Broadcast of F-Word before 9:00 pm Breaches Broadcast Standards, Says Canadian Broadcast Standards Council

Ottawa, August 16, 2005 - The Canadian Broadcast Standards Council (CBSC) today released its decision concerning the broadcast of the movie RKO 281 on the specialty service Bravo! at 2:00 pm Eastern Time on November 20, 2004. The broadcast contained numerous utterances of the f-word and other coarse language. The CBSC National Specialty Services Panel concluded that the broadcast contravened Clause 10 of the Canadian Association of Broadcasters’ (CAB) Code of Ethics, which requires that programs containing “coarse or offensive language intended for adult audiences” be broadcast only after 9:00 pm.

The made-for-television movie RKO 281 is a dramatized account of the events leading up to, and the writing and production of, the 1941 feature film Citizen Kane by Orson Welles and RKO Studios. It traces Welles’ development of the movie and the opposition to it by newspaper publishing magnate William Randolph Hearst, who was, by all accounts, the inspiration for Citizen Kane. The broadcast contained a number of instances of unedited coarse language, including the f-word and variations thereof. A viewer complained that he had come across this movie while searching the dial for cartoons as he was babysitting a neighbour’s child. He questioned whether such language was appropriate for broadcast on a Saturday afternoon.

The National Specialty Services Panel examined the complaint under Clause 10 (Television Broadcasting) of the CAB Code of Ethics which states that “programming which contains sexually explicit material or coarse or offensive language intended for adult audiences shall not be telecast before the late viewing period, defined as 9 pm to 6 am.” The Panel noted that Bravo! did include viewer advisories during the broadcast but, based on previous CBSC decisions, the Panel concluded that the presence of the f-word in RKO 281 necessitated a post-9:00 pm time slot, “or, if the broadcaster prefers, the bleeping, editing out or muting of the offending words. And the foregoing rule applies to all conventional or specialty service broadcasters [...]. Even though [Bravo!], and the other specialty services [...], are all ‘available on a discretionary basis ... not an over-the-air free television service,’ there is no separate differentiated codified standard currently applicable in terms of the use of coarse or offensive language.”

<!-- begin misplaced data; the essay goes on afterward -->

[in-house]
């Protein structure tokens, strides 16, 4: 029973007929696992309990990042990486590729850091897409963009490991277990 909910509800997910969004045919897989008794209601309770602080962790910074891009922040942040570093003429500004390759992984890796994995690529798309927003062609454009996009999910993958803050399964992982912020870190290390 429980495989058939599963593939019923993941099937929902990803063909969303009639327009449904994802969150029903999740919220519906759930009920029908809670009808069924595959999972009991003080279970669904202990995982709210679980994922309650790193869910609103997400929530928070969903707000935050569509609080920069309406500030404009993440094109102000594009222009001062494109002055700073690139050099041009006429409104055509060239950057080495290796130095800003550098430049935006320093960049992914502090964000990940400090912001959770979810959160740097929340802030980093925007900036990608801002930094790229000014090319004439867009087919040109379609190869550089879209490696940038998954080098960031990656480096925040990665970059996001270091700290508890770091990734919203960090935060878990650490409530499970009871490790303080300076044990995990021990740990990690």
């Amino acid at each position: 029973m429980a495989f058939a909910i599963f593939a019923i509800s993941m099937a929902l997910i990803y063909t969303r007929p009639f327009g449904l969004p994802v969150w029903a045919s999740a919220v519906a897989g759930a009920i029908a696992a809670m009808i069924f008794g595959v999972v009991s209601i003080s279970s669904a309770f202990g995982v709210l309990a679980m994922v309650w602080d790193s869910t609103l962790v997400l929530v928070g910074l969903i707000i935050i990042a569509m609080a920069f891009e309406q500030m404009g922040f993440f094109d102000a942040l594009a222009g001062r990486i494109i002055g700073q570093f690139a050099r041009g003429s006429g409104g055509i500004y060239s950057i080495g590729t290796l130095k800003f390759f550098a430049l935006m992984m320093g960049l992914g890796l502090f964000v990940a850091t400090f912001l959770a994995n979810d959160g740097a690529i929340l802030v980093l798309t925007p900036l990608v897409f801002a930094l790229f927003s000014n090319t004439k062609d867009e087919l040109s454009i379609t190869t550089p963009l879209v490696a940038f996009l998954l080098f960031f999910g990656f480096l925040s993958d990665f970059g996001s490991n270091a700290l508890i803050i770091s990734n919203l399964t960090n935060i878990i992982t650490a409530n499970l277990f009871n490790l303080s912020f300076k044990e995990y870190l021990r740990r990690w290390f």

Canada’s private broadcasters have themselves created industry standards in the form of Codes on ethics, gender portrayal and television violence by which they expect the members of their profession will abide.  In 1990, they also created the CBSC, which is the self-regulatory body with the responsibility of administering those professional broadcast Codes, as well as the Code dealing with journalistic practices first created by the Radio Television News Directors Association of Canada (RTNDA) in 1970.  More than 550 radio and television stations and specialty services from across Canada are members of the Council. 

– 30 –

All CBSC decisions, Codes, links to members' and other web sites, and related information are available on the CBSC's website at For more information, please contact the CBSC National Chair, Mme Andrée Noël CBSC Executive Director, John MacNab